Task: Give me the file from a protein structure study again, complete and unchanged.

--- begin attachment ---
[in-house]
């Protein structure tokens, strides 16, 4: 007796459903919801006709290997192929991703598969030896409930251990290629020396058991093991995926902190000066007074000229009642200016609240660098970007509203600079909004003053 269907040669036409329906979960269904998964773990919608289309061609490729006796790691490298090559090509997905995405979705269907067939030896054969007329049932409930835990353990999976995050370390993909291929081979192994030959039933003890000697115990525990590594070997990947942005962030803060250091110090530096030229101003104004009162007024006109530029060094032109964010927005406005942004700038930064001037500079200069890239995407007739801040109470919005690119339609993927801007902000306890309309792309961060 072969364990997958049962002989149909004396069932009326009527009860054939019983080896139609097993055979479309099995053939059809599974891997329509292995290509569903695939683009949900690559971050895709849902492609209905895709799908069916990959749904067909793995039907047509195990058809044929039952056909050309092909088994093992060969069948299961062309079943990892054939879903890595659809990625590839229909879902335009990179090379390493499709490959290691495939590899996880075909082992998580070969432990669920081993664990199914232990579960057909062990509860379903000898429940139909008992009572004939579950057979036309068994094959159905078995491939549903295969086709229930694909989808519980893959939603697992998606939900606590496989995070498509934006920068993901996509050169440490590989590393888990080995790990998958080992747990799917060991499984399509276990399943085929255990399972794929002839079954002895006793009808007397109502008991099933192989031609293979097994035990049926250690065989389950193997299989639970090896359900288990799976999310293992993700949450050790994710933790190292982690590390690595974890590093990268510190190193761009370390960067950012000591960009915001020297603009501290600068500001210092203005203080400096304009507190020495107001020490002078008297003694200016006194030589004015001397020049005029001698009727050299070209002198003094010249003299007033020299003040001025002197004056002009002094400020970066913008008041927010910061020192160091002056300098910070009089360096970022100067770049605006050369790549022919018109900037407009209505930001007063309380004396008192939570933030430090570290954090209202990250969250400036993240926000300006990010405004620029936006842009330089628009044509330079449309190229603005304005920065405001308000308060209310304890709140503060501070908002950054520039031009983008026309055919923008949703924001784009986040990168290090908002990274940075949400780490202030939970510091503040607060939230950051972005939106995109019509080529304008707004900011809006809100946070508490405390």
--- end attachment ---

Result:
[in-house]
């Protein structure tokens, strides 16, 4: 007796459903919801006709290997192929991703598969030896409930251990290629020396058991093991995926902190000066007074000229009642200016609240660098970007509203600079909004003053 269907040669036409329906979960269904998964773990919608289309061609490729006796790691490298090559090509997905995405979705269907067939030896054969007329049932409930835990353990999976995050370390993909291929081979192994030959039933003890000697115990525990590594070997990947942005962030803060250091110090530096030229101003104004009162007024006109530029060094032109964010927005406005942004700038930064001037500079200069890239995407007739801040109470919005690119339609993927801007902000306890309309792309961060 072969364990997958049962002989149909004396069932009326009527009860054939019983080896139609097993055979479309099995053939059809599974891997329509292995290509569903695939683009949900690559971050895709849902492609209905895709799908069916990959749904067909793995039907047509195990058809044929039952056909050309092909088994093992060969069948299961062309079943990892054939879903890595659809990625590839229909879902335009990179090379390493499709490959290691495939590899996880075909082992998580070969432990669920081993664990199914232990579960057909062990509860379903000898429940139909008992009572004939579950057979036309068994094959159905078995491939549903295969086709229930694909989808519980893959939603697992998606939900606590496989995070498509934006920068993901996509050169440490590989590393888990080995790990998958080992747990799917060991499984399509276990399943085929255990399972794929002839079954002895006793009808007397109502008991099933192989031609293979097994035990049926250690065989389950193997299989639970090896359900288990799976999310293992993700949450050790994710933790190292982690590390690595974890590093990268510190190193761009370390960067950012000591960009915001020297603009501290600068500001210092203005203080400096304009507190020495107001020490002078008297003694200016006194030589004015001397020049005029001698009727050299070209002198003094010249003299007033020299003040001025002197004056002009002094400020970066913008008041927010910061020192160091002056300098910070009089360096970022100067770049605006050369790549022919018109900037407009209505930001007063309380004396008192939570933030430090570290954090209202990250969250400036993240926000300006990010405004620029936006842009330089628009044509330079449309190229603005304005920065405001308000308060209310304890709140503060501070908002950054520039031009983008026309055919923008949703924001784009986040990168290090908002990274940075949400780490202030939970510091503040607060939230950051972005939106995109019509080529304008707004900011809006809100946070508490405390």